By: Reede Lowery, Northern Lights College, winner of the BC Study Abroad: Stories from Abroad Scholarship

Study Abroad Destination: Japan

Sometimes as foreign students we can get caught up in a cycle of continuous comparisons between our home country with the country we are studying in. Of course this isn’t always negative (especially as it can help increase understanding of two different cultures) but if you concentrate solely on comparing everything you see or experience you risk losing focus of the present. I have met plenty of other foreign students who seemingly do nothing but compare their lives in their home countries to their current lives in Japan. When I chat with them I almost always hear phrases like “The food in Japan is so much better!”, “My house in Sweden is way bigger.”, and even “The sunsets from my home town are much prettier than the ones in Japan.” Why does everything need to be compared to something? Is it really that essential for all foreigners to put all their current experiences against the ones they had back in their home country? Again, I don’t mean to say that you should never compare two different cultures (because that can lead to plenty of issues) but when you fixate on only the differences/similarities then you restrict your ability to fully appreciate the cultures for what they are.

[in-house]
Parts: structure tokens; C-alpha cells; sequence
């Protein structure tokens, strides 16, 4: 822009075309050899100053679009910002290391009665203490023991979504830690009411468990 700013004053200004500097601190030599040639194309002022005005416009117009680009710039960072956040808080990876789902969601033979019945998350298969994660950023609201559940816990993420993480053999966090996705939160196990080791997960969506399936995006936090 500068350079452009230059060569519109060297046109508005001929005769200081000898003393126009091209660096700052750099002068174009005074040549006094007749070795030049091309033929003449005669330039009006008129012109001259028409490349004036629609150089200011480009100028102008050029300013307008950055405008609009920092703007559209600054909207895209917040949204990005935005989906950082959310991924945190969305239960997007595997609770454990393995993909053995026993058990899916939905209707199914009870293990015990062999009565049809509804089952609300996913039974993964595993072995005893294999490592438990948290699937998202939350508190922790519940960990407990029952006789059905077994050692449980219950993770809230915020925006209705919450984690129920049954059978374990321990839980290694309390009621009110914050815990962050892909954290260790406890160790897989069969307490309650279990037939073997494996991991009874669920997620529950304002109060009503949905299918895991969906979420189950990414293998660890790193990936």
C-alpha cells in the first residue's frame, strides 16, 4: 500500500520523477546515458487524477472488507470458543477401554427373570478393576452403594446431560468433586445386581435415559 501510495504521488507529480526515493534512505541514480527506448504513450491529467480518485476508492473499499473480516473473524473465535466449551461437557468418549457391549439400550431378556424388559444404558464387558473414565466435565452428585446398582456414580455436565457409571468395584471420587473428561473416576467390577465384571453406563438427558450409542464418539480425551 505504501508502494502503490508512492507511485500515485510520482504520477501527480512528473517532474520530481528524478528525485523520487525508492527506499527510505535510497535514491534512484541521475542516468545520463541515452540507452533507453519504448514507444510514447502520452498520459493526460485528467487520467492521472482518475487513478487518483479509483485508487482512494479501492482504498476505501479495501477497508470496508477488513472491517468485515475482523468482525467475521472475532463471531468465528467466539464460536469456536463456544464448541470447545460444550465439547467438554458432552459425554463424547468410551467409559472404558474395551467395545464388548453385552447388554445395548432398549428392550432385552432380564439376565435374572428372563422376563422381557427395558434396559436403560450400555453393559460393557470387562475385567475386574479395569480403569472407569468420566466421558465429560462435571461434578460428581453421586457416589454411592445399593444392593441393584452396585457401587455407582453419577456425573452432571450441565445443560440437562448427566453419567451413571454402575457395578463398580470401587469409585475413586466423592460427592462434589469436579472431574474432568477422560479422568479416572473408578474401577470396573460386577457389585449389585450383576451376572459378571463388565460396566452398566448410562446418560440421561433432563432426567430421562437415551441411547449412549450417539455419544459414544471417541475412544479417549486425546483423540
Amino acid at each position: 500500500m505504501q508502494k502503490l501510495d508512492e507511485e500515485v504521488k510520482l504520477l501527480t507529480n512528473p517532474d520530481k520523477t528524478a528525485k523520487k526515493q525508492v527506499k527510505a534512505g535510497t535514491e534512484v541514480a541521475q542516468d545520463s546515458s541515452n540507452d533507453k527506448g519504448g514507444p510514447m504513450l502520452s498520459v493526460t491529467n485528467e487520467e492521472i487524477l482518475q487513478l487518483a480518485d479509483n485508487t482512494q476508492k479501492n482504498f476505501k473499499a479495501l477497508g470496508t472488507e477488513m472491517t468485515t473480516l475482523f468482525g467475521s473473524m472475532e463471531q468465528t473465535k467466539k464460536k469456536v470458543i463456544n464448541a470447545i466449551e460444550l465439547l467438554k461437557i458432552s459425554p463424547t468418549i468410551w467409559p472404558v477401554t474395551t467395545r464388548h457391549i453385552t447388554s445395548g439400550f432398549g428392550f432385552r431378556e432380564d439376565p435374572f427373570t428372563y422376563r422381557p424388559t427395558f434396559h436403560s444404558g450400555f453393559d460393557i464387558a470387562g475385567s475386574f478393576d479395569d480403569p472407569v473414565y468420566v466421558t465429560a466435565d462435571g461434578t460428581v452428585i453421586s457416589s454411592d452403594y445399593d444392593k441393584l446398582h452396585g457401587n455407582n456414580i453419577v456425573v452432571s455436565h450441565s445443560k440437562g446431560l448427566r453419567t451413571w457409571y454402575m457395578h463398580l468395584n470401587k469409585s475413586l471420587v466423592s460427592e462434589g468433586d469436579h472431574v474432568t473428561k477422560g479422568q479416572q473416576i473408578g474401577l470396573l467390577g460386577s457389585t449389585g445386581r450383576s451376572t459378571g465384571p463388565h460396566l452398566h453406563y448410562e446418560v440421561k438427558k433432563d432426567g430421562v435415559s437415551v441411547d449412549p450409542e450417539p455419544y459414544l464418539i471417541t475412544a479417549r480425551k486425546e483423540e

For example, In Northern BC (where my home is) the sky is vast and the landscapes seem to stretch forever. There’s not a single building to be seen for miles. Japan, where I am currently studying and living, is a different story. Japan is a highly urbanized country with a limited amount of land so completely escaping the influence of humans is exceedingly difficult. But despite this, I love the landscapes here just as much as the ones in Canada. It would be astonishingly easy to compile a list of the ways the scenery is different or describe how Canadian landscapes are better/worse. But I just find it more worthwhile to simply enjoy what I see. Sure, the landscapes in Japan are vastly different from what I’d normally see in Canada but it seems unfair to compare the two since both come from radically different sources. Both are beautiful for different reasons. So instead I just try to appreciate what I see or experience on its own. Not everything needs to be put against my Canadian standards or expectations; some things are better savoured on their own. Especially sunsets.

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